Scripting Clinic: Dissecting a Live Python... Script

By Carla Schroder | May 26, 2004 | Print this Page
http://www.enterprisenetworkingplanet.com/netsysm/article.php/3359481/Scripting-Clinic-Dissecting-a-Live-Python-Script.htm

Last time we covered some Python fundamentals, and exposed the seekrit tricks and traps that foil new Python users. This month we're going to dissect a nice Python script line-by-line, that you may learn something useful thereby, then go forth and script some more. It is called "pyfind." pyfind is brought to you courtesy of ace coder Akkana Peck, whose expertise made this tutorial possible. It searches for groups of file types with a single command. In this example, it searches for image files, or for many types of Web files. It is easily modifiable to search for whatever your heart desires.

Remember to make it executable:

$ chmod +x pyfind

Using it is as easy as falling over:

$ ./pyfind web .
$ ./pyfind image ~
$ ./pyfind image ~/gallery/thumbs

And now, our lovely script:

#!/usr/bin/env python
# Find files of particular types under the given root.
# Usage: pyfind type rootdir
# Known types: image, web.

import string, sys, os

# The types we know about, their names and file extensions:
known_types = [
       [ "image", "gif", "jpg", "jpeg", "tif",
       "tiff", "bmp", "ico", "xcf" ],
       [ "web", "html", "htm", "xml", "cgi" ]
]

def find_in_dir(root, type) :
       files = os.listdir(root)

       # Loop through known_types looking for matches
       type_exts = 0
       for t in known_types :
               if type == t[0] :
                      type_exts = t
       if type_exts == 0 :
               return

       for f in files :
               if os.path.isdir(root + "/" + f) :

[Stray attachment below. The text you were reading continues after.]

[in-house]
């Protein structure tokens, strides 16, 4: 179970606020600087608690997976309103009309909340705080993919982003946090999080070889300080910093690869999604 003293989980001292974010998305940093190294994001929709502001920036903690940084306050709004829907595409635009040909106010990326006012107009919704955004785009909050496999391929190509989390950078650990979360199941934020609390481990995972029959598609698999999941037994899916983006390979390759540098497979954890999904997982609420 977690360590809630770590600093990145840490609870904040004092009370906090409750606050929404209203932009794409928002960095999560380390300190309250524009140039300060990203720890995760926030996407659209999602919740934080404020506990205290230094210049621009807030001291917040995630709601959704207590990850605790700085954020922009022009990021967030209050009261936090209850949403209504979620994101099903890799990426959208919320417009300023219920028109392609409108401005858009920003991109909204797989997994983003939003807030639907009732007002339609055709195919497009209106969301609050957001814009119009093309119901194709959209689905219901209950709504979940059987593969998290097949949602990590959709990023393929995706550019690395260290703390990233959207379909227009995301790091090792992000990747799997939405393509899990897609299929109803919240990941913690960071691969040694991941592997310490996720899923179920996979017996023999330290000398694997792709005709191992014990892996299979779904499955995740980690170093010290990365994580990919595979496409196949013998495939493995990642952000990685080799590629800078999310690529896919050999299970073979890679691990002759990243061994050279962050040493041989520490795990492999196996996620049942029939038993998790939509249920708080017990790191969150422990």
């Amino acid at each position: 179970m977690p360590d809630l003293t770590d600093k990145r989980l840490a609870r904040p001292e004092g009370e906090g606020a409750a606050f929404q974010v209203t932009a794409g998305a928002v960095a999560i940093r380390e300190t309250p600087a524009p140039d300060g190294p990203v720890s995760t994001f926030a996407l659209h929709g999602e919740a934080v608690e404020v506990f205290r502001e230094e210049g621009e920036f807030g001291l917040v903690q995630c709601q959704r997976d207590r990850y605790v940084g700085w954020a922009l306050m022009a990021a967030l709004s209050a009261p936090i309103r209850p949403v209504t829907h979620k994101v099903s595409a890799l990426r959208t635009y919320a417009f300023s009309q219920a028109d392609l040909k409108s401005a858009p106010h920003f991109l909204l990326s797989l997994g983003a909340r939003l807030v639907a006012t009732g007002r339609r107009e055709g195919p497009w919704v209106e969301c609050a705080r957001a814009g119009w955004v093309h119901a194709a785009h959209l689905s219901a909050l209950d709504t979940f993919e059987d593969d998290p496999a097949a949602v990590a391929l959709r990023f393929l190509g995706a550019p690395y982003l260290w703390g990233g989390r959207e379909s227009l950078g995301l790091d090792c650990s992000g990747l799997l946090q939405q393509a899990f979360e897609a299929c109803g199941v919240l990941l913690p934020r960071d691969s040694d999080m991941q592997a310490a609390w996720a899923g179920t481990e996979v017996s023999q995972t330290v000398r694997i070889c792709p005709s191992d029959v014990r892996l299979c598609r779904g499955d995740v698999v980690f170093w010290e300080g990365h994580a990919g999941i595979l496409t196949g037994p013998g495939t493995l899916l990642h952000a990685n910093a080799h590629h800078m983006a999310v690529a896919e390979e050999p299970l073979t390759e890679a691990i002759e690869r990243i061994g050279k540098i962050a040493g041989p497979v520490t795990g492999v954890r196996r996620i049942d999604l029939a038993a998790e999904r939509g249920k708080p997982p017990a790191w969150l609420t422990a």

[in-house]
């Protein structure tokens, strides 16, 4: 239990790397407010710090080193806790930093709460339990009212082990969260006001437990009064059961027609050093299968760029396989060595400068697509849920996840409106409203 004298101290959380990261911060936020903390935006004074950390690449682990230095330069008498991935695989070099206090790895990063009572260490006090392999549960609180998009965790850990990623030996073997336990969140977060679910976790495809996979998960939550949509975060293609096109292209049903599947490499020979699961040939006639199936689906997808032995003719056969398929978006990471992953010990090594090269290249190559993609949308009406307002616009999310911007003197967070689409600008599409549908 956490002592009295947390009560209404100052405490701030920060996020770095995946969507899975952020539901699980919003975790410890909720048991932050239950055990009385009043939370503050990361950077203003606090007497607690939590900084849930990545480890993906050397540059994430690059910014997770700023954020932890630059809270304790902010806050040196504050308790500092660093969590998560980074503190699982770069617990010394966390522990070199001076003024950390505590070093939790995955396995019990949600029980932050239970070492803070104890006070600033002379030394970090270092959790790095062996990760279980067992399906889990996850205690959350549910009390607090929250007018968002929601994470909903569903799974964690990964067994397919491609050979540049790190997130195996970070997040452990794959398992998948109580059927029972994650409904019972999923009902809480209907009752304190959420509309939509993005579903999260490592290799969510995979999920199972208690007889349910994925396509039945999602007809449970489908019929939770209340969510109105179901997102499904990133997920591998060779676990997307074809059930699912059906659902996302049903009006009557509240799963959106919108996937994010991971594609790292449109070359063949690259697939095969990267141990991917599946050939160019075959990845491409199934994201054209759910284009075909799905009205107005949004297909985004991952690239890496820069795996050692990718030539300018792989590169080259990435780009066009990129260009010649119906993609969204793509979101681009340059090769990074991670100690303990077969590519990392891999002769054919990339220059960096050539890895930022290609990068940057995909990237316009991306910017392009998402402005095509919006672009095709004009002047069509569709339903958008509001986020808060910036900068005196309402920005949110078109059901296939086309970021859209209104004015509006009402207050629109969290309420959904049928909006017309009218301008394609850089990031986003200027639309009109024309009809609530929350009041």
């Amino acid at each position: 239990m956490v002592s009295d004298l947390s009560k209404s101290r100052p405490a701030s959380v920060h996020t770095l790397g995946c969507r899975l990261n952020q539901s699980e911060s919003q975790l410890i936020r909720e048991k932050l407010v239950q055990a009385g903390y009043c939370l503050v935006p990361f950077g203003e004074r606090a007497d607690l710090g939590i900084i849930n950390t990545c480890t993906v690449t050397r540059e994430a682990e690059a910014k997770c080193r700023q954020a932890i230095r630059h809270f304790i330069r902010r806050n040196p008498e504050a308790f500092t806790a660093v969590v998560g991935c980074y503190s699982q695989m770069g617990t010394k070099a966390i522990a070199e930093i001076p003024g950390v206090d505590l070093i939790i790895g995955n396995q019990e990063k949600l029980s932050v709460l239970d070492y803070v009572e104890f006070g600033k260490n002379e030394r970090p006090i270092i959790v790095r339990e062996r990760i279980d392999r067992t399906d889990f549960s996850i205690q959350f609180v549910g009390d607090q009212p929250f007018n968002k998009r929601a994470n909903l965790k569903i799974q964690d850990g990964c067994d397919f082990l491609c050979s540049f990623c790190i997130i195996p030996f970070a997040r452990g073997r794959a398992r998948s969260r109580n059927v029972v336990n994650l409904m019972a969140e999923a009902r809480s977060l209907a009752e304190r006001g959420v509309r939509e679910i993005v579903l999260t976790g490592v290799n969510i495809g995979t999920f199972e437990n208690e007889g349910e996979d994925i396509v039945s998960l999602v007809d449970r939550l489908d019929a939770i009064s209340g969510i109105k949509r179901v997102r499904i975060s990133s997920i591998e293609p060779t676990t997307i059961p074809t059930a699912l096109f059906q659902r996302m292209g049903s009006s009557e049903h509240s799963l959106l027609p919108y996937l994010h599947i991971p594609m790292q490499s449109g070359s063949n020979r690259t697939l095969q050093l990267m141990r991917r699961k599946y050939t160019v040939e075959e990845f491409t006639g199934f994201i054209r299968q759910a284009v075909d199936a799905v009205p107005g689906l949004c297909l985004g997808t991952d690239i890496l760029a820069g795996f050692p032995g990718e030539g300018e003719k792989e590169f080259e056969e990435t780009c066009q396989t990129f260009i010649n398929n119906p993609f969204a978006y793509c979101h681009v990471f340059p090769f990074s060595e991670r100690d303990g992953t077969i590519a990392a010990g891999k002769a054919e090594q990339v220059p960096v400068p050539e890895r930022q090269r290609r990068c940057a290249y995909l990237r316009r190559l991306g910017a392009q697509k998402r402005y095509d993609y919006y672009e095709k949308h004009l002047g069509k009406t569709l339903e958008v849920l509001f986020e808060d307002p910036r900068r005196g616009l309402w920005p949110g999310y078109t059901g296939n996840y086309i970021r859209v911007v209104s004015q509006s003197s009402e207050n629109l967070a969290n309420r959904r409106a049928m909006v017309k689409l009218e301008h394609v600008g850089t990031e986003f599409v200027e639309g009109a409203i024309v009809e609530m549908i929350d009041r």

find_in_dir(root + "/" + f, type)
                      continue
               ext = string.lower(os.path.splitext(f)[1][1:])
               for e in type_exts[1:] :
                      if e == ext :
                             print f
                             break

# make it so
if len(sys.argv) < 3 :
       print "Usage:", sys.argv[0], "type rootdir"
       sys.exit(1)

type = sys.argv[1]
root = sys.argv[2]

find_in_dir(root, type)

Let's take this a piece at a time.

import string, sys, os

The import statement tells Python which library packages you want to use in the script. This is similar to the include directive in C. Python comes with bales of library packages. The Python Library Reference describes them.

known_types = [
[ "image", "gif", "jpg", "jpeg", "tif", "tiff", "bmp", "ico" ],
[ "web", "html", "htm", "xml", "cgi" ]
]

This demonstrates using nested arrays. Note how each individual array is enclosed in square brackets, and the whole megillah is inside another set of brackets. Our names for these arrays, image and web, are simply stuck inside the arrays, and not given special labels. So how does Python know what the array names are? Why are they all lowercase? You shall see presently. (See Line Structure in the Python Reference Manual for how to span lines.)

def find_in_dir(root, type) :

This defines a Python function, which takes two arguments from the calling function.

root = which directory to search
type = the name of the array containing the file types we want to find

files = os.listdir(root)

The os library package, one of the packages listed in the import statement, includes utilities for listing files and directories.

# Loop through known_types looking for matches
type_exts = 0

for t in known_types :

t is an arbitrary variable name, you can call it anything. This statement means "look in the arrays defined by known_types . Continued on Page 2Continued From Page 1